2020–2021 BCSC Basic and Clinical Science Course™
11 Lens and Cataract
Chapter 6: Evaluation and Management of Cataracts
Clinical History: Signs and Symptoms
Monocular Diplopia or Polyopia
Occasionally in cataractous eyes, nuclear changes are localized to the inner layers of the lens nucleus, resulting in multiple refractile areas at the center of the lens. Such areas may best be seen as irregularities in the red reflex on retinoscopy or direct ophthalmoscopy. This type of cataract can result in monocular diplopia or polyopia, including ghost images and occasionally a true second image. Use of a pinhole occluder can eliminate the symptoms and be helpful in evaluation (for more on the pinhole test, see the section Potential Acuity Estimation later in this chapter). Monocular diplopia can also occur with abnormalities of the cornea and retina or other disorders of the eye (see BCSC Section 5, Neuro-Ophthalmology).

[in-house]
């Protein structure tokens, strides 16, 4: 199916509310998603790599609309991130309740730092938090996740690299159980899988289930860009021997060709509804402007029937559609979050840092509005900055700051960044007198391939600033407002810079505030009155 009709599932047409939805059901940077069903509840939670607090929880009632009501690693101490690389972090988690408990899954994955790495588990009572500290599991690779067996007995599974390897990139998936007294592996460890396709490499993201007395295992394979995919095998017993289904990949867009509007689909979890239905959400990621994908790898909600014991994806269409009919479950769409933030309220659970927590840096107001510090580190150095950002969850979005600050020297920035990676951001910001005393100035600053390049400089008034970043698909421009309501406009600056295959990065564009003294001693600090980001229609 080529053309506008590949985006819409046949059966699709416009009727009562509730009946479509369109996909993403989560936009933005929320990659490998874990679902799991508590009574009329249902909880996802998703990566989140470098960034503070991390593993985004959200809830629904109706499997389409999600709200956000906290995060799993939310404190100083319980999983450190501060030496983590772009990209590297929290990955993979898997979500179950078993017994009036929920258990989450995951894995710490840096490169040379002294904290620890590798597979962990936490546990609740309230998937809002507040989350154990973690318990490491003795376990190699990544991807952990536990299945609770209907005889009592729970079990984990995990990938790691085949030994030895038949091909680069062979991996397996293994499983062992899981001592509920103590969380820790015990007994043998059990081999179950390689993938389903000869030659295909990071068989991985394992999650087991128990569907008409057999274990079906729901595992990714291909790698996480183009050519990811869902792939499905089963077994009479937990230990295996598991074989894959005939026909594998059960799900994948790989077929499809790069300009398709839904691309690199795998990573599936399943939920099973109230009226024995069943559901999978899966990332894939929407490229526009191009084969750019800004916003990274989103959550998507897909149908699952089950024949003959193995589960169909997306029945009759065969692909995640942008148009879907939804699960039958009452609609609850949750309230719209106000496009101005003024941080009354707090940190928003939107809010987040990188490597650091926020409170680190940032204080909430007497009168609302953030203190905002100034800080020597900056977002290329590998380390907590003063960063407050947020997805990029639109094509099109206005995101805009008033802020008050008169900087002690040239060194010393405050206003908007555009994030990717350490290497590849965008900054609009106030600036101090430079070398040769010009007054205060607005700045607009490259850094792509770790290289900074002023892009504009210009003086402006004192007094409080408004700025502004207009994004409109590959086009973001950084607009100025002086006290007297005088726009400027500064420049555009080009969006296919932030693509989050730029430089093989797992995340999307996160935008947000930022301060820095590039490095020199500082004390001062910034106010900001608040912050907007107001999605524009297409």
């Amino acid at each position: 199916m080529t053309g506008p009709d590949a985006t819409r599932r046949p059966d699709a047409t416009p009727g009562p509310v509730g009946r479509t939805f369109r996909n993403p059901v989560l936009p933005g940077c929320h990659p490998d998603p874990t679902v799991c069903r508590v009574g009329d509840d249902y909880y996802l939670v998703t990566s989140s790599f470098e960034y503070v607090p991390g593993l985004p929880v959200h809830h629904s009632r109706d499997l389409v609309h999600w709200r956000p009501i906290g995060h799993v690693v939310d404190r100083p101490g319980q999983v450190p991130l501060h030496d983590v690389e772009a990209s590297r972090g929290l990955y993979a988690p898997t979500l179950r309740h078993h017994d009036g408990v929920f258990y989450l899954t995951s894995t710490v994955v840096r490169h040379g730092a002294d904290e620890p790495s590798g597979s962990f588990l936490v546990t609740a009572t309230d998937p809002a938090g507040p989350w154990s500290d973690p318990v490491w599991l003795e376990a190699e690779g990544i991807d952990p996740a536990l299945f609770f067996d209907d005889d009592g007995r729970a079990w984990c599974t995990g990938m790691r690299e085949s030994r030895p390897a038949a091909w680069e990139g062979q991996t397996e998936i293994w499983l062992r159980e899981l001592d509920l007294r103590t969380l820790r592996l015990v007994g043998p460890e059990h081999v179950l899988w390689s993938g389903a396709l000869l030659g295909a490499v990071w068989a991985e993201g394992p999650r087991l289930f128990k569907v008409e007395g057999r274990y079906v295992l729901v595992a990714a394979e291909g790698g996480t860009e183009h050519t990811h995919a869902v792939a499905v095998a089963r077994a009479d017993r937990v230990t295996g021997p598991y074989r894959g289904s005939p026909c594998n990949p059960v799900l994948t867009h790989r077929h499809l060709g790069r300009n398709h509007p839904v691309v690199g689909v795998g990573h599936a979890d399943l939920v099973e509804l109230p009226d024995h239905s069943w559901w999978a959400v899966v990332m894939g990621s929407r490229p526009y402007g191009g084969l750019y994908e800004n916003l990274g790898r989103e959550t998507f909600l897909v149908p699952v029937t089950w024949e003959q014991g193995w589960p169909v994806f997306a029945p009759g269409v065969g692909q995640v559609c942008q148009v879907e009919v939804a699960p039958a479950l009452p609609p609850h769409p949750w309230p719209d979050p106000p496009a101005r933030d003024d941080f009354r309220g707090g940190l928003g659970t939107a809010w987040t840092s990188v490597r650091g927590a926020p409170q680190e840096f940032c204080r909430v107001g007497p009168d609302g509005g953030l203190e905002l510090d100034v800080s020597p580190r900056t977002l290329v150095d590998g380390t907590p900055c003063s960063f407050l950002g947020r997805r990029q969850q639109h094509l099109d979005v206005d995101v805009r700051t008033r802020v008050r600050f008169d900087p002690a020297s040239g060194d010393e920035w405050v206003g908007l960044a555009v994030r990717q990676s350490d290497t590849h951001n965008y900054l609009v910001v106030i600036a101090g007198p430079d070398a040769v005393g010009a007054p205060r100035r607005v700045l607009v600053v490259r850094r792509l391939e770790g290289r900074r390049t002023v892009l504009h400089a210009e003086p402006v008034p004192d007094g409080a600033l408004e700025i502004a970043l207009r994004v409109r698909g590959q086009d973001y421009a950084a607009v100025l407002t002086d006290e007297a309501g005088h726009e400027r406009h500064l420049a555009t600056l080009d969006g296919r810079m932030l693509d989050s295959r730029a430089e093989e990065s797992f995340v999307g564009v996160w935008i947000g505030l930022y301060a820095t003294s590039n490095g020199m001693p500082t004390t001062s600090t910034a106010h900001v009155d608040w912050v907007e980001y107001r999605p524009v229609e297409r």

Excerpted from BCSC 2020-2021 series: Section 11 - Lens and Cataract. For more information and to purchase the entire series, please visit https://www.aao.org/bcsc.